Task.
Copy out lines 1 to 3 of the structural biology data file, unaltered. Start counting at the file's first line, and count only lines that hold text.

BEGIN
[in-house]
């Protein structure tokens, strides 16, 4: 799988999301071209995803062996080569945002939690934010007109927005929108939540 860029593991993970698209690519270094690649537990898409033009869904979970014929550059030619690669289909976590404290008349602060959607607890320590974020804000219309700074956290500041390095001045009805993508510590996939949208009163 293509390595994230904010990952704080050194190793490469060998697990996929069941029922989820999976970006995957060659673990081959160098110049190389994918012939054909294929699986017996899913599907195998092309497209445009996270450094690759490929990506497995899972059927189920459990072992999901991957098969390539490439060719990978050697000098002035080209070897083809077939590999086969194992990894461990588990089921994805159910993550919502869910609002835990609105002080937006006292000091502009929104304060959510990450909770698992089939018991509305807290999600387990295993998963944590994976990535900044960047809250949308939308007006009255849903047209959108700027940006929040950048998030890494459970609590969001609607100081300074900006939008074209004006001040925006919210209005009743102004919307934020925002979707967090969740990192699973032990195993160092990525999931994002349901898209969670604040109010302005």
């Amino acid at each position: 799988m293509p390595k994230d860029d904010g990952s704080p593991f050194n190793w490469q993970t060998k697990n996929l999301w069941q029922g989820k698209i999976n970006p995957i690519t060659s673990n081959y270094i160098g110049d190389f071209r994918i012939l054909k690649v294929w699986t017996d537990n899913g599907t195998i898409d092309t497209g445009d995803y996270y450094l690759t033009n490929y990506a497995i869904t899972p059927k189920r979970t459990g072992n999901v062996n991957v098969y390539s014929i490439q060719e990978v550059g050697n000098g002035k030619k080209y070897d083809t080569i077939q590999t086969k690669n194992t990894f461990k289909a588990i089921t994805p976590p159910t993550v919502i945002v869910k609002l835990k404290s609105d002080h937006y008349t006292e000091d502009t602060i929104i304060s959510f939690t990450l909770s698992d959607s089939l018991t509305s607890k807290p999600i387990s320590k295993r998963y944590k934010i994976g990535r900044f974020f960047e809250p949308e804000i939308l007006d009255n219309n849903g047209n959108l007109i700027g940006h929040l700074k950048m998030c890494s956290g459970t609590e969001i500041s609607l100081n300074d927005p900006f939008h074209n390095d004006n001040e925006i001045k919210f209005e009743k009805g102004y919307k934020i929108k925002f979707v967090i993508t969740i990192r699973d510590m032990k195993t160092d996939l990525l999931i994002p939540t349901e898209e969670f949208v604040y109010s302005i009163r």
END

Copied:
[in-house]
């Protein structure tokens, strides 16, 4: 799988999301071209995803062996080569945002939690934010007109927005929108939540 860029593991993970698209690519270094690649537990898409033009869904979970014929550059030619690669289909976590404290008349602060959607607890320590974020804000219309700074956290500041390095001045009805993508510590996939949208009163 293509390595994230904010990952704080050194190793490469060998697990996929069941029922989820999976970006995957060659673990081959160098110049190389994918012939054909294929699986017996899913599907195998092309497209445009996270450094690759490929990506497995899972059927189920459990072992999901991957098969390539490439060719990978050697000098002035080209070897083809077939590999086969194992990894461990588990089921994805159910993550919502869910609002835990609105002080937006006292000091502009929104304060959510990450909770698992089939018991509305807290999600387990295993998963944590994976990535900044960047809250949308939308007006009255849903047209959108700027940006929040950048998030890494459970609590969001609607100081300074900006939008074209004006001040925006919210209005009743102004919307934020925002979707967090969740990192699973032990195993160092990525999931994002349901898209969670604040109010302005």
């Amino acid at each position: 799988m293509p390595k994230d860029d904010g990952s704080p593991f050194n190793w490469q993970t060998k697990n996929l999301w069941q029922g989820k698209i999976n970006p995957i690519t060659s673990n081959y270094i160098g110049d190389f071209r994918i012939l054909k690649v294929w699986t017996d537990n899913g599907t195998i898409d092309t497209g445009d995803y996270y450094l690759t033009n490929y990506a497995i869904t899972p059927k189920r979970t459990g072992n999901v062996n991957v098969y390539s014929i490439q060719e990978v550059g050697n000098g002035k030619k080209y070897d083809t080569i077939q590999t086969k690669n194992t990894f461990k289909a588990i089921t994805p976590p159910t993550v919502i945002v869910k609002l835990k404290s609105d002080h937006y008349t006292e000091d502009t602060i929104i304060s959510f939690t990450l909770s698992d959607s089939l018991t509305s607890k807290p999600i387990s320590k295993r998963y944590k934010i994976g990535r900044f974020f960047e809250p949308e804000i939308l007006d009255n219309n849903g047209n959108l007109i700027g940006h929040l700074k950048m998030c890494s956290g459970t609590e969001i500041s609607l100081n300074d927005p900006f939008h074209n390095d004006n001040e925006i001045k919210f209005e009743k009805g102004y919307k934020i929108k925002f979707v967090i993508t969740i990192r699973d510590m032990k195993t160092d996939l990525l999931i994002p939540t349901e898209e969670f949208v604040y109010s302005i009163r």